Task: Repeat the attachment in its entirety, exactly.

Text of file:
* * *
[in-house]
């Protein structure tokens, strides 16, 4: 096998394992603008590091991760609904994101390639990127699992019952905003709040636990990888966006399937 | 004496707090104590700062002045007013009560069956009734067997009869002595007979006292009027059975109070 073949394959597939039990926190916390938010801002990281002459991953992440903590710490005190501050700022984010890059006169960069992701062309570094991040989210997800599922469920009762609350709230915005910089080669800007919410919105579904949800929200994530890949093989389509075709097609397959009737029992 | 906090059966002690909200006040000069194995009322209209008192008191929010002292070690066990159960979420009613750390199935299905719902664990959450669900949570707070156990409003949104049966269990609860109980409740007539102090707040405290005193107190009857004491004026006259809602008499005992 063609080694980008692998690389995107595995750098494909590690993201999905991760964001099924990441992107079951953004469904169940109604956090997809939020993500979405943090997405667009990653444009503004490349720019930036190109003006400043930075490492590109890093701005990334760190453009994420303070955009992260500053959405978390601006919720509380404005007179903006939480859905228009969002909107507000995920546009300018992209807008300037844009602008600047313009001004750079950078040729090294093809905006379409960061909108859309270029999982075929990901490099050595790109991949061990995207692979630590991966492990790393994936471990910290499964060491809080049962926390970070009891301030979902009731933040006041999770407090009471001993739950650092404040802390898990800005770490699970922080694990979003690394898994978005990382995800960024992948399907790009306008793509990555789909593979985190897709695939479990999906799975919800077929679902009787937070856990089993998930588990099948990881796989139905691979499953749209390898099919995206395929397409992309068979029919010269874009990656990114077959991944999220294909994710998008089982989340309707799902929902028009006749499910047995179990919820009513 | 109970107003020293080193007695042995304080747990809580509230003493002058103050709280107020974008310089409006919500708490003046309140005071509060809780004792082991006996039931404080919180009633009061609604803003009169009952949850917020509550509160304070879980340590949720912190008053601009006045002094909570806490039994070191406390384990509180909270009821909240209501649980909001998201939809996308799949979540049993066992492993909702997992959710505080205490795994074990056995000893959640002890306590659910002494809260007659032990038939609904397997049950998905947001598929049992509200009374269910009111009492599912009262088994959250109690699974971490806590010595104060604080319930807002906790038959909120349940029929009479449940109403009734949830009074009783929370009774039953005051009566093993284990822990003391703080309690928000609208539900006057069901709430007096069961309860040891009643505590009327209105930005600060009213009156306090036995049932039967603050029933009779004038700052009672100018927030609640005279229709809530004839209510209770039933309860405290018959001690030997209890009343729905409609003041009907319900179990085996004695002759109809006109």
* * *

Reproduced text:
[in-house]
């Protein structure tokens, strides 16, 4: 096998394992603008590091991760609904994101390639990127699992019952905003709040636990990888966006399937 | 004496707090104590700062002045007013009560069956009734067997009869002595007979006292009027059975109070 073949394959597939039990926190916390938010801002990281002459991953992440903590710490005190501050700022984010890059006169960069992701062309570094991040989210997800599922469920009762609350709230915005910089080669800007919410919105579904949800929200994530890949093989389509075709097609397959009737029992 | 906090059966002690909200006040000069194995009322209209008192008191929010002292070690066990159960979420009613750390199935299905719902664990959450669900949570707070156990409003949104049966269990609860109980409740007539102090707040405290005193107190009857004491004026006259809602008499005992 063609080694980008692998690389995107595995750098494909590690993201999905991760964001099924990441992107079951953004469904169940109604956090997809939020993500979405943090997405667009990653444009503004490349720019930036190109003006400043930075490492590109890093701005990334760190453009994420303070955009992260500053959405978390601006919720509380404005007179903006939480859905228009969002909107507000995920546009300018992209807008300037844009602008600047313009001004750079950078040729090294093809905006379409960061909108859309270029999982075929990901490099050595790109991949061990995207692979630590991966492990790393994936471990910290499964060491809080049962926390970070009891301030979902009731933040006041999770407090009471001993739950650092404040802390898990800005770490699970922080694990979003690394898994978005990382995800960024992948399907790009306008793509990555789909593979985190897709695939479990999906799975919800077929679902009787937070856990089993998930588990099948990881796989139905691979499953749209390898099919995206395929397409992309068979029919010269874009990656990114077959991944999220294909994710998008089982989340309707799902929902028009006749499910047995179990919820009513 | 109970107003020293080193007695042995304080747990809580509230003493002058103050709280107020974008310089409006919500708490003046309140005071509060809780004792082991006996039931404080919180009633009061609604803003009169009952949850917020509550509160304070879980340590949720912190008053601009006045002094909570806490039994070191406390384990509180909270009821909240209501649980909001998201939809996308799949979540049993066992492993909702997992959710505080205490795994074990056995000893959640002890306590659910002494809260007659032990038939609904397997049950998905947001598929049992509200009374269910009111009492599912009262088994959250109690699974971490806590010595104060604080319930807002906790038959909120349940029929009479449940109403009734949830009074009783929370009774039953005051009566093993284990822990003391703080309690928000609208539900006057069901709430007096069961309860040891009643505590009327209105930005600060009213009156306090036995049932039967603050029933009779004038700052009672100018927030609640005279229709809530004839209510209770039933309860405290018959001690030997209890009343729905409609003041009907319900179990085996004695002759109809006109």